Jackson Rising: The struggle for economic democracy and black self-determination in Jackson, Mississippi
Kali Akuno and Ajamu Nangwaya (Daraja Press)
The use of co-operative models to rebuild struggling local economies is beginning to take root, with examples such as Cleveland in the USA and Preston in the UK. But in Jackson, Mississippi, activists are aiming for an even more radical and transformative model, which draws on the civil rights struggle and the Black Power movement.
In 2013 a group of activists founded the Cooperation Jackson workers co-op which, beginning with a farm, some plots of land and community centre, aims to build a new economy for the city’s majority black population.
It aims to “to develop a co-operative network based in Jackson, Mississippi that will consist of four interconnected and interdependent institutions: an emerging federation of local worker co-operatives, a developing co-operative incubator, a co-operative education and training center (the Lumumba Center for Economic Democracy and Development), and a co-operative bank or financial institution”.
Cooperation Jackson’s aim is to organise and empower “the structurally under and unemployed sectors of the working class, particularly from Black and Latino communities, to build worker organised and owned co-operatives will be a catalyst for the democratization of our economy and society overall.”
And it’s now the subject of this collection of essays documenting “the history and intersectionality of the co-operative movement and the Mississippi Freedom Movement”.
Jackson Rising describes moves by the city’s council to engage residents in participatory democracy – for instance by giving them a say over the spending of the city budget, and championing a human rights charter and comission to confront “the abuse of state power, police brutality, and inhumane policies that lead to the discrimination, inequality and gross inequities experienced by Blacks, Latinos, indigenous peoples, immigrants, workers, Muslims and other religious minorities, the homeless and members of the LGBTQI community”.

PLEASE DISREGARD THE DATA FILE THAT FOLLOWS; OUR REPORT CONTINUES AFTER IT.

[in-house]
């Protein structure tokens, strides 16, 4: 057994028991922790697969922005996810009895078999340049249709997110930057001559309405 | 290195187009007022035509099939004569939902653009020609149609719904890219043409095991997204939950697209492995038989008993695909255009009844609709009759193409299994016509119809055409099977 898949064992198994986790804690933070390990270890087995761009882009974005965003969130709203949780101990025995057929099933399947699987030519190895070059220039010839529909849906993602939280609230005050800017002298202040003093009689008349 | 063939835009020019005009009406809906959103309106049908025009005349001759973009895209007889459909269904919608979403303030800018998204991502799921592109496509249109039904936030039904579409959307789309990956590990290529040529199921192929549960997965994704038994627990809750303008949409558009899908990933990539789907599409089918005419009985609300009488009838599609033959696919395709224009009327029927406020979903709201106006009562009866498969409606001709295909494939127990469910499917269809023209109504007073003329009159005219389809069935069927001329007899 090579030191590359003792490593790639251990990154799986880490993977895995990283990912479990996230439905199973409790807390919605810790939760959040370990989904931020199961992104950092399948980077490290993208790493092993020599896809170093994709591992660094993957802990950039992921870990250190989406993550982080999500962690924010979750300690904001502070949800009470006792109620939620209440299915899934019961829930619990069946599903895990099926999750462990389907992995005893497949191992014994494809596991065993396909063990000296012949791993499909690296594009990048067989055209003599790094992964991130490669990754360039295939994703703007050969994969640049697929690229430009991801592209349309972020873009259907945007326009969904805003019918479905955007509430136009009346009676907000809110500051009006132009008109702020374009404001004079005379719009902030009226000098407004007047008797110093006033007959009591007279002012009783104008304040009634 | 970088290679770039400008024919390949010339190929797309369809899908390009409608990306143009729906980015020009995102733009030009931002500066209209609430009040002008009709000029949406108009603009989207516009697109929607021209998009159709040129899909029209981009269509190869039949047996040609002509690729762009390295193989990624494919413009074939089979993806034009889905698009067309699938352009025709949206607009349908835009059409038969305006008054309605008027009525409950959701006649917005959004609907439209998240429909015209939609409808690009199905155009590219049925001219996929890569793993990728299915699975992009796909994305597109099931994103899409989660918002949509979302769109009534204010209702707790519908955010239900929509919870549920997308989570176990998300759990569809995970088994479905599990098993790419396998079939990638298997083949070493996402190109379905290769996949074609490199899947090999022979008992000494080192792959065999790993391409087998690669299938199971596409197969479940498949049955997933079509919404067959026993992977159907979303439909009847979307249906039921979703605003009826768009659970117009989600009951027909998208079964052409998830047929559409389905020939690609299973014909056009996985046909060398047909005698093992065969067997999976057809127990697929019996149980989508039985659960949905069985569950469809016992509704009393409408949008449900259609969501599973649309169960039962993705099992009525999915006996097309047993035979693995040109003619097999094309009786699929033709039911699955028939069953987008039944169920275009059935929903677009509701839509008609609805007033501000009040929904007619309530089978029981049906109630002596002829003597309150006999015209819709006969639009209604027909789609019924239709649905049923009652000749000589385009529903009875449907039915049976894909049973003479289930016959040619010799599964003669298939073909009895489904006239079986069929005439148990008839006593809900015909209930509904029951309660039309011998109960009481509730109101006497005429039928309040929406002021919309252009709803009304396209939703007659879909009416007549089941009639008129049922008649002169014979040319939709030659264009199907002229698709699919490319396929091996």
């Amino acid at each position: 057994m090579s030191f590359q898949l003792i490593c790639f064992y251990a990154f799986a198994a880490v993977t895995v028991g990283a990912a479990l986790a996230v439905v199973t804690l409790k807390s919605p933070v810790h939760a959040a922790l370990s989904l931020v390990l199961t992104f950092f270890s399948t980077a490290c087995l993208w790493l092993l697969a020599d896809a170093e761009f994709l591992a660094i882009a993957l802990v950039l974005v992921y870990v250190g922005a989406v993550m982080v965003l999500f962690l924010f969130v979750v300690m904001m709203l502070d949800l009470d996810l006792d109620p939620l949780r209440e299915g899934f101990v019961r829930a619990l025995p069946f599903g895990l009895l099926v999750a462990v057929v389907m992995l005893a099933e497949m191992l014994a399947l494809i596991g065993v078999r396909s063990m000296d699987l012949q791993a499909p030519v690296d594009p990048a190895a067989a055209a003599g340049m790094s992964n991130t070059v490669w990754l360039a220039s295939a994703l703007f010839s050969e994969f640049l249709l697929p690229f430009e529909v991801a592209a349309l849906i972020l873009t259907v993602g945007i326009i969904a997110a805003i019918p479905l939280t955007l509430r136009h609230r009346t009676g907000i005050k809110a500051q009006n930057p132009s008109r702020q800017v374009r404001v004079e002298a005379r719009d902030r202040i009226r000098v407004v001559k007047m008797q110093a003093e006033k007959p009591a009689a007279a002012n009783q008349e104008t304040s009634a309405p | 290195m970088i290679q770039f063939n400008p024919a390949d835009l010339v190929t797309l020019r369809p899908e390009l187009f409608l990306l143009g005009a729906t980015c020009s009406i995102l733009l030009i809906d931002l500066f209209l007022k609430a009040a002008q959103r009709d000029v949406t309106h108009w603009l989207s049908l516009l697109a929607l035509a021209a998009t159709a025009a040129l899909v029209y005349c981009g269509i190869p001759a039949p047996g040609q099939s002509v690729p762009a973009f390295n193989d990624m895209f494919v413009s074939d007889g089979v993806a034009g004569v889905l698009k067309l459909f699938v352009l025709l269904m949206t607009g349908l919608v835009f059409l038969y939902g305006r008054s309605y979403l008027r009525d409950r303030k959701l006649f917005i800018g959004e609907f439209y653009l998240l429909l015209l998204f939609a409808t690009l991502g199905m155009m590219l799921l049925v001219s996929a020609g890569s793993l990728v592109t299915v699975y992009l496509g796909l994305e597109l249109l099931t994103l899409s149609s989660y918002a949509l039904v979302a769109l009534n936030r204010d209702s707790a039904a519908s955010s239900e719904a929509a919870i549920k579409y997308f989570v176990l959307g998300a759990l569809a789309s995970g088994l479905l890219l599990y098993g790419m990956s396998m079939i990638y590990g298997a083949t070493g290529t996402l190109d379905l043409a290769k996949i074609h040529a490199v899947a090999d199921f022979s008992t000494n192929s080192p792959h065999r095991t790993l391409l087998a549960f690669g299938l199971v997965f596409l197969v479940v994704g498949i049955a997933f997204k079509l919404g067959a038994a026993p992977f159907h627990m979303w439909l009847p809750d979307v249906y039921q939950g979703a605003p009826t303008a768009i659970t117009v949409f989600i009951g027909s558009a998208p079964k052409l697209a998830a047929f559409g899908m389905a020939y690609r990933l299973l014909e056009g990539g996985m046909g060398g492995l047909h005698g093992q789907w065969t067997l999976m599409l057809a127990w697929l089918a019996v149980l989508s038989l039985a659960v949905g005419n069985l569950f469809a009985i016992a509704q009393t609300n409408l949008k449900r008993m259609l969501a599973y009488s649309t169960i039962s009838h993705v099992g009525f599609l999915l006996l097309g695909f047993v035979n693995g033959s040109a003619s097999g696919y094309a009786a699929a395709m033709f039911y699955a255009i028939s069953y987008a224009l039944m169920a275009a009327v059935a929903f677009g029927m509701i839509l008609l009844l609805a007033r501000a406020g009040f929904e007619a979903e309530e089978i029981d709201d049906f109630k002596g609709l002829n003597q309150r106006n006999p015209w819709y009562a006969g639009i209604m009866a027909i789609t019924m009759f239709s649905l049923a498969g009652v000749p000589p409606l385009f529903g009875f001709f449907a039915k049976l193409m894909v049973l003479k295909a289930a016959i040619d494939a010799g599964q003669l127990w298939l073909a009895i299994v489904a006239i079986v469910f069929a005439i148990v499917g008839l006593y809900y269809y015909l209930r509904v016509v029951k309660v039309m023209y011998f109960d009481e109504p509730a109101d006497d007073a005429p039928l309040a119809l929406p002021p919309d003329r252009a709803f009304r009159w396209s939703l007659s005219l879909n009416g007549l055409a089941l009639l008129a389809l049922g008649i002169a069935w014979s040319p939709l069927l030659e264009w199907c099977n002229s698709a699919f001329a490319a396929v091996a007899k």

Rooted in the Jackson-Kush plan, devised by Black activists between 2004 and 2010 to encourage a “democratic transition to eco-socialism”, Cooperation Jackson says its ultimate aims are to place the ownership and control over the primary means of production in the hands of the city’s black working class; to advance “ecologically regenerative forces of production”; to democratically transform the political economy of the city, and the wider state and south-eastern USA; and to advance moves to attain self-determination for people of African descent and the democratic transformation of the state of Mississippi.
Ultimately, the co-op leaders say they want to transition the economy away from capitalism to a more sustainable, carbon-free model.
The co-op also takes an innovative approach with regard to technological advances. The book looks at the launch of a Community Production Initiative, which hopes to use digital technology automated production, 3D printing and quantum computing for a manufacturing process that is collectively owned and democratically operated by members of the community.
Cooperation Jackson is also working to develop co-operatives in housing, construction, childcare and solar energy, alongside green worker co-ops, which will have their own supply and value chains.
The project draws on a long history – as well as taking lessons from examples overseas such as Mondragon in Spain, the book looks back at the history of black co-operatives in the USA, stretching back to the Colored Farmers’ National Alliance and Cooperative Union, formed in Texas in 1886. And it pays tribute to the work of Chokwe Lumumba, who served as mayor of Jackson from 2013 until his death in 2014 and sowed the seeds of the co-op plan.
It is early days for Cooperation Jackson, which faces barriers and opposition – the book describes moves by the white-led Mississippi state legislature to limit the city’s autonomy. But this book takes a useful look at one of the many directions the co-operative movement might take, under the influence of new technologies and combined with radical political movements. In this case, in the words of Mayor Lumumba, it means “the building of the new society”.